From the Master of Kadosh (January, 2016)

posted Mar 11, 2016, 2:32 PM by San Jose Scottish Rite   [ updated Mar 11, 2016, 3:21 PM ]

Greetings everyone!

Happy New Year!  This is my last article as Master of Kadosh (okay, okay … stop cheering).  I have really enjoyed serving you this year.  I think our Scottish Rite meetings and events have excelled in bringing pleasure, friendships, and joy.  I look forward to what’s coming this year.  A New Year brings a whole new set of possibilities!
Again I offer a bit of Masonic history/trivia for January.  On January 2nd, 1901, President Theodore “Teddy” Roosevelt received his 1st Degree in Matinecock Lodge No. 806 in Oyster Bay, New York.  On January 7th, 1785, Wolfgang Amadeus Mozart received his 2nd Degree.  On January 12th, 1886, Quatuor Coronati Lodge #2076 was consecrated and constituted in London.  It is still considered by many to be the premier Masonic Research Lodge in the world.  In the month of January, Grand Lodges were formed in Ohio (1808), Iowa (1843), Indiana (1818), Nevada (1865), and Utah (1872).  These are just a few Masonic events of note that happened in January.  I hope they are of interest.
I have one final story I want to share with you to start the New Year:

Thanks – Author Unknown 

It had been some time since Jack had seen his old friend.  College, girls, career, and life itself got in the way. Jack had moved clear across the country in pursuit of his dreams. There, in the rush of his busy life, Jack had little time to think about the past and often no time to spend with his wife and son. He was working on his future, and nothing could stop him.
One day, his mother called him.  “Mr. Belser died last night. The funeral is Wednesday.”  Memories flashed through his mind like an old newsreel as he sat quietly remembering his childhood days.  “Jack, did you hear me?”  “Oh sorry, Mom. Yes, I heard you. It's been so long since I thought of him.  I'm sorry, but I honestly thought he died years ago.”  Hi Mom responded, “Well, he didn't forget you. Every time I saw him he'd ask how you were doing.  He'd reminisce about the many days you spent over on 'his side of the fence' as he put it.”  Jack said, “I loved that old house he lived in.”  “After your father died, Jack, Mr. Belser was the one that stepped in to make sure you had a man's influence in your life,” she said.  “He's the one who taught me carpentry,” he said. “I wouldn't be in this business if it weren't for him. He spent a lot of time teaching me things he thought were important... Mom, I'll be there for the funeral.”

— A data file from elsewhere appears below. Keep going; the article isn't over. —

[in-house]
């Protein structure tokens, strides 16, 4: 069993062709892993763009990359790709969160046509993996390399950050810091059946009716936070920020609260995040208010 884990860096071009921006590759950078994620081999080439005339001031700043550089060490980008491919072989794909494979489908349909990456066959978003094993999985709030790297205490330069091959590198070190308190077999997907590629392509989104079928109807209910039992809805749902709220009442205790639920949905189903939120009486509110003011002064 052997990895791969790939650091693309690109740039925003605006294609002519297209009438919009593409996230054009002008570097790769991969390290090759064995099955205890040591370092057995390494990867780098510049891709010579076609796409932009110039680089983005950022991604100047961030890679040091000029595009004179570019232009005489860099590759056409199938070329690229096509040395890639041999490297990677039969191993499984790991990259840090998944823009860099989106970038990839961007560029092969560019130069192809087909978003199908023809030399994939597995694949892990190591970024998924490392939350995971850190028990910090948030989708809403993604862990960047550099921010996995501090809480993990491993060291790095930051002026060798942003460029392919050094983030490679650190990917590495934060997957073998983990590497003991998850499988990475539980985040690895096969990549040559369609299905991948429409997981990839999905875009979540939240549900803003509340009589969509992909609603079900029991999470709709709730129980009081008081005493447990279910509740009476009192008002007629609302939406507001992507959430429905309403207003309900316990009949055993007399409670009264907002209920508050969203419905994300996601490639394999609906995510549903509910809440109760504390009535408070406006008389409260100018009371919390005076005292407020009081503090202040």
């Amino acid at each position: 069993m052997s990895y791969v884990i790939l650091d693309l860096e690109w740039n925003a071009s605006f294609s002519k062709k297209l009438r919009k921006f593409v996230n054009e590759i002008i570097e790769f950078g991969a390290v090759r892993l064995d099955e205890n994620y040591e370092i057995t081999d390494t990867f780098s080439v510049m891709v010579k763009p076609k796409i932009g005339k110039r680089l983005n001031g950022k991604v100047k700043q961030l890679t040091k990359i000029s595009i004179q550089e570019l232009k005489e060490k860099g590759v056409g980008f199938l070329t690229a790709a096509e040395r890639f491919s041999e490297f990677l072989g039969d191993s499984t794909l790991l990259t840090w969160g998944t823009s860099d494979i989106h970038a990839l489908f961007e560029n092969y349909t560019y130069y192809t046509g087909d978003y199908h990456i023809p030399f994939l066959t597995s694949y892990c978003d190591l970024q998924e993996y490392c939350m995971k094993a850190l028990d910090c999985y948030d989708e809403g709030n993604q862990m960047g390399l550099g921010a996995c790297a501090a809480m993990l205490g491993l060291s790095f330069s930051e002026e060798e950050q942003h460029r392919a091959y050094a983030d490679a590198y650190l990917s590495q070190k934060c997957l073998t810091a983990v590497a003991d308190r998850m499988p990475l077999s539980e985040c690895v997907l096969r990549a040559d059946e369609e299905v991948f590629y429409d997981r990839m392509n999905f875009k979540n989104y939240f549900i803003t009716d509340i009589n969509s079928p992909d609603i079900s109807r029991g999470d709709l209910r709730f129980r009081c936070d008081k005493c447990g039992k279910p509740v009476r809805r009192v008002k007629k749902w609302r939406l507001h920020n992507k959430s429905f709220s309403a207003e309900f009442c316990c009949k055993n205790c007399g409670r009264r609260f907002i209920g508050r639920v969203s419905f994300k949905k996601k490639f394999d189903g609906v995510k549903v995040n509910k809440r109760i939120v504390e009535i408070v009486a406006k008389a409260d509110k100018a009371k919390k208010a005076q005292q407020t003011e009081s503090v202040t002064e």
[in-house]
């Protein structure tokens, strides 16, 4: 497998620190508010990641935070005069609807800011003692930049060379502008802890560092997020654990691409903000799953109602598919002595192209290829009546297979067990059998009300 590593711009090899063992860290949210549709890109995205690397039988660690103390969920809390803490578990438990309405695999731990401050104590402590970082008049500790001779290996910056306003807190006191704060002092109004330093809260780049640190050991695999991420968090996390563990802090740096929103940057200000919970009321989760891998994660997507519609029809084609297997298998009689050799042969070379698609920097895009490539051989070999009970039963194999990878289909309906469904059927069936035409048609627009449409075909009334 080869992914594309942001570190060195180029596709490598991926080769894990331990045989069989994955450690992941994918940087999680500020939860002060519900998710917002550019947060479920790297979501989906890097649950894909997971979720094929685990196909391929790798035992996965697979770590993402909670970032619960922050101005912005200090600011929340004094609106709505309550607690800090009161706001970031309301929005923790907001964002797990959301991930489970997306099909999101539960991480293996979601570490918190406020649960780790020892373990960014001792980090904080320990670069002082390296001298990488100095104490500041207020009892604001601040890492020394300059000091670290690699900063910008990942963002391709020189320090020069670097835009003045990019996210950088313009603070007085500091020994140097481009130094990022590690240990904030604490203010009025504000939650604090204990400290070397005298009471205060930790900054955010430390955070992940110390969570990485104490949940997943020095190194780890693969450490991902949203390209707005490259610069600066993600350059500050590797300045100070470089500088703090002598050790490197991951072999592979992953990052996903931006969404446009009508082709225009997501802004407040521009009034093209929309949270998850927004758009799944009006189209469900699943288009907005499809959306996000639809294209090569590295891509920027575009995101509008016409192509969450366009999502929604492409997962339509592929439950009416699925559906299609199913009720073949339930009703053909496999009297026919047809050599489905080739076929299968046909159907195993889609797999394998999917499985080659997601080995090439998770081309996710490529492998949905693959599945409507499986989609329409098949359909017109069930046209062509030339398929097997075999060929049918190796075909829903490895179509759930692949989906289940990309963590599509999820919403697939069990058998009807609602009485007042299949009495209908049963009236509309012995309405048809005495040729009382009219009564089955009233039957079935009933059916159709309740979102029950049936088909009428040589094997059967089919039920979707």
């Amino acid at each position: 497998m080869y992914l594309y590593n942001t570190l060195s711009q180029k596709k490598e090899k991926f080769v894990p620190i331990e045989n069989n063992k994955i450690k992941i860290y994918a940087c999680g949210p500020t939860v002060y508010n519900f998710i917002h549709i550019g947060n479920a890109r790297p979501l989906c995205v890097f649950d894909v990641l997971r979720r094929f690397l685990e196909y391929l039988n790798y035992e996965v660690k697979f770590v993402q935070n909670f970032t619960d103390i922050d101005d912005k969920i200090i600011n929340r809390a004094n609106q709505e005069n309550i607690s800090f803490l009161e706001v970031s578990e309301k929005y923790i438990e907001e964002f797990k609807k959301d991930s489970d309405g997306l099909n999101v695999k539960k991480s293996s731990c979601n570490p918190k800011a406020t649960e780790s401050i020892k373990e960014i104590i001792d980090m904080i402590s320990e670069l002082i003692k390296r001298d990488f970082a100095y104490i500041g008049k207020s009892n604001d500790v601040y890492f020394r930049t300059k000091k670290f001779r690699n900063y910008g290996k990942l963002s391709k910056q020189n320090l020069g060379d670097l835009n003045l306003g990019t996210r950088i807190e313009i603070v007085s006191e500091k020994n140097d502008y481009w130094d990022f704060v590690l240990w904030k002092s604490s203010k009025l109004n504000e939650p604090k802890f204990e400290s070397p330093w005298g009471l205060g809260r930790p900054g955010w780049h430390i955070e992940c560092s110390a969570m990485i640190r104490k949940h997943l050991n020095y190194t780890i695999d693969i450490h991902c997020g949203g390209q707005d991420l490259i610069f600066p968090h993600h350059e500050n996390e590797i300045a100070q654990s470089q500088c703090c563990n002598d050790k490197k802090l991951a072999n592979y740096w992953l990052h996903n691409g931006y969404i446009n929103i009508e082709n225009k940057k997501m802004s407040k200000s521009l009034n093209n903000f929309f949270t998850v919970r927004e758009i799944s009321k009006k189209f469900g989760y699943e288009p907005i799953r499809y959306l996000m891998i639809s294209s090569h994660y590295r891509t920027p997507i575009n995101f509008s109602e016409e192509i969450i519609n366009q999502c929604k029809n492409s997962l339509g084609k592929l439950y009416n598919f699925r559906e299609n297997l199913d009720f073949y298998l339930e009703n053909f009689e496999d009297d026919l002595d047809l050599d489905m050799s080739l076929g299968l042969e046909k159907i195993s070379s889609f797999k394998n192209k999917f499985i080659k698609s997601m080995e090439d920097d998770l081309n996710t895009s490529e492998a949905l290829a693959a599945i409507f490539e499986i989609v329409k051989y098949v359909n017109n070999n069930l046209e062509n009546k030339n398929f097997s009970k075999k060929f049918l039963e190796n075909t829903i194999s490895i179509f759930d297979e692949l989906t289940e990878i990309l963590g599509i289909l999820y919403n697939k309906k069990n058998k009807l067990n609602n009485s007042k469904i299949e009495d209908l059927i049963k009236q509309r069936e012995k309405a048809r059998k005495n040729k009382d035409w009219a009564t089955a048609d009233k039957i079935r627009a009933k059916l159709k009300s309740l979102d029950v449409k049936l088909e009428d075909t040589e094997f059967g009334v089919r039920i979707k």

As busy as he was, he kept his word. Jack caught the next flight to his hometown. Mr. Belser's funeral was small and uneventful. He had no children of his own, and most of his relatives had passed away.  The night before he had to return home, Jack and his Mom stopped by to see the old house next door one more time.  Standing in the doorway, Jack paused for a moment. It was like crossing over into another dimension, a leap through space and time.  The house was exactly as he remembered. Every step held memories. Every picture, every piece of furniture... Jack stopped suddenly.
“What's wrong, Jack?” his Mom asked.  “The box is gone.”  “What box?”  “There was a small gold box that he kept locked on top of his desk. I must have asked him a thousand times what was inside. All he'd ever tell me was ‘the thing I value most,’” Jack said.  It was gone. Everything about the house was exactly how Jack remembered it, except for the box. He figured someone from the Belser family had taken it.  Jack said to his Mom, “Now I'll never know what was so valuable to him. I’d better get some sleep. I have an early flight home, Mom.”
A couple of weeks later, Jack returned home from work to find he’d received a small package in the mail.  The handwriting was difficult to read, but the return address caught his attention.  “Mr. Harold Belser” it read.  Jack ripped open the package and there inside was the gold box and an envelope.  The note inside said, “Upon my death, please forward this box and its contents to Jack Bennett. It's the thing I valued most in my life.”  A small key was taped to the letter. His heart racing and tears filling his eyes, Jack carefully unlocked the box. There inside he found a beautiful 
gold pocket watch.
Running his fingers slowly over the finely etched casing, he unlatched the cover. Inside he found these words engraved:  “Jack, Thanks for your time! - Harold Belser.”  The thing he valued most...was...Jack’s time.
Many of us labor in the fields of Masonry because what we do matters…it makes a difference.  But sometimes we get so busy in the activities of Masonry, we neglect to make the important differences to those closest to us.  Brethren, I ask that you take some quality time with your families…time with your friends.  For the wisest know not when, time shall be no more.  See you at our Tuesday night meeting and dinner!

Bud Ramsey
Master of Kadosh